Esquire after a name

Was does that mean exactly? ie John Smith Esq. This is one of those " I know I should know this but I don’t " questions.

It’s usually used to indicate that John Smith is a lawyer. Something of an affectation.

Esq. is short for “Esquire”. It used to be a formal title of the gentry in Britain, but evovled into a general form of address. Use it if you’re writing letters to attorneys, the British, or Bugs Bunny.

A friend of mine once got a letter with Esq. after his name and when he asked someone what it ment he got the answer “That’s the proper way to address a gentleman or someone who thinks he is one”.

A Staff Report by Diane on the uses and formalities of “esquire”. Over here in university in England, it’s often used just to indicate someone who’s completed their degree. And you never sign anything Esquire (unless you’re name is Bill S. Preston); people address you as Esq.

The term “Esquire” can be of many terms. But mostly from the “old english testimonial”. Esquire is ment to be a formal hello from other nobles in that time. However, if anyone posesses that nobleness., then they shall receive that that title.

Mark. Esq.

So, can female attorneys use the “esquire” appellation?

I’ve known some that did.

I put “Esquire” on my tax returns just for grins. Never had any trouble for it.

Today in the U.S. it is “properly” used to denote an attorney, but that’s a meaning we attorneys have adopted on our own and there is no regulation of the term. However, were someone to use it who is a law student or law-school graduate not yet licensed to practice, he might be disciplined for holding himself out as a lawyer (depending on the context and his audience).

–Cliffy, Esq.

Right. In addressing a snail-mail letter to Dewey Cheatem Undhow, I would address the letter to either:


(Using both the “Esq.” and the “Attorney at Law” is a solecism.)

On the other hand, there’s nothing preventing any citizen, member of the bar or not, from using “Esq.” or from being addressed as such; it’s not a legal title.

What would be illegal is in its use to misrepresent oneself as a member of the bar entitled to practice law for personal gain when one is not actually so entitled.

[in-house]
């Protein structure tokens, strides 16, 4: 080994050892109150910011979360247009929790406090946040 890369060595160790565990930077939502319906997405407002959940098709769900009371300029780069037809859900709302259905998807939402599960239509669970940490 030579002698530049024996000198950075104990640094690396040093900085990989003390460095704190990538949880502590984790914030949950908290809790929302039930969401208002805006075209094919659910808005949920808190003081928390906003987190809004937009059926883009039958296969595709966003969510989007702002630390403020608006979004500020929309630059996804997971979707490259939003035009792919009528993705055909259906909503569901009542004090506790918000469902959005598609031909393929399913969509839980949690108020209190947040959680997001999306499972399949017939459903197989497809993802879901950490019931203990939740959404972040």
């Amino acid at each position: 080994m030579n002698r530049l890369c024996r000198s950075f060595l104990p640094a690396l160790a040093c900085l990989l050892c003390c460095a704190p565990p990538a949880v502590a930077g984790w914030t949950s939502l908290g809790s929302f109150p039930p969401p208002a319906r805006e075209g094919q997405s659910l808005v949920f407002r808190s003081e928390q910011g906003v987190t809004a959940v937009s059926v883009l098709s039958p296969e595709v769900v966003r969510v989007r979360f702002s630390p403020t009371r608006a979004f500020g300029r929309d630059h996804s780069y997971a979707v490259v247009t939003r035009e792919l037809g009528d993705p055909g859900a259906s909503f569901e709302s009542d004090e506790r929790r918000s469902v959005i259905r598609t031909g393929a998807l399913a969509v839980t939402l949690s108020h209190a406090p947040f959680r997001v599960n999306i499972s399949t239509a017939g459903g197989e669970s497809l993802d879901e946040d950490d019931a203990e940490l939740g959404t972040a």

As a former employee of a government agency which used non-lawyers to research legal questions, I was made very aware of the rules on this. We could look up what the law said, what case law was reported as relevant, what opinions state counsel had rendered on questions (in New York, advisory opinions from several state officials are a part of “the law” as it is read), and report this to the local officials that were our clientele. We could not, however, give legal advice – “The law says that you can/should do this:…” If such an opinion were required, we were forced to provide the results of the research to the agency’s counsel, who would write a memo saying what the local official ought to do. And of course, as a private individual not representing oneself as a lawyer, one may dispense free legal advice – which is usually worth about as much as it costs!

Something I’ve been confused about: If you’re not licensed to practice in the state where you are located, can you claim to be a lawyer? Obviously you can’t practice law, but do you lose the right to call yourself a lawyer in a professional setting?

No. Most jurisdictions require you to apply for a license in that jurisdiction if you are licensed elsewhere and plan to ply your trade in the new jurisdiction, but once you’re a lawyer you’re a lawyer everywhere – you just might be barred from practicing in the new jurisdiction before you are admitted.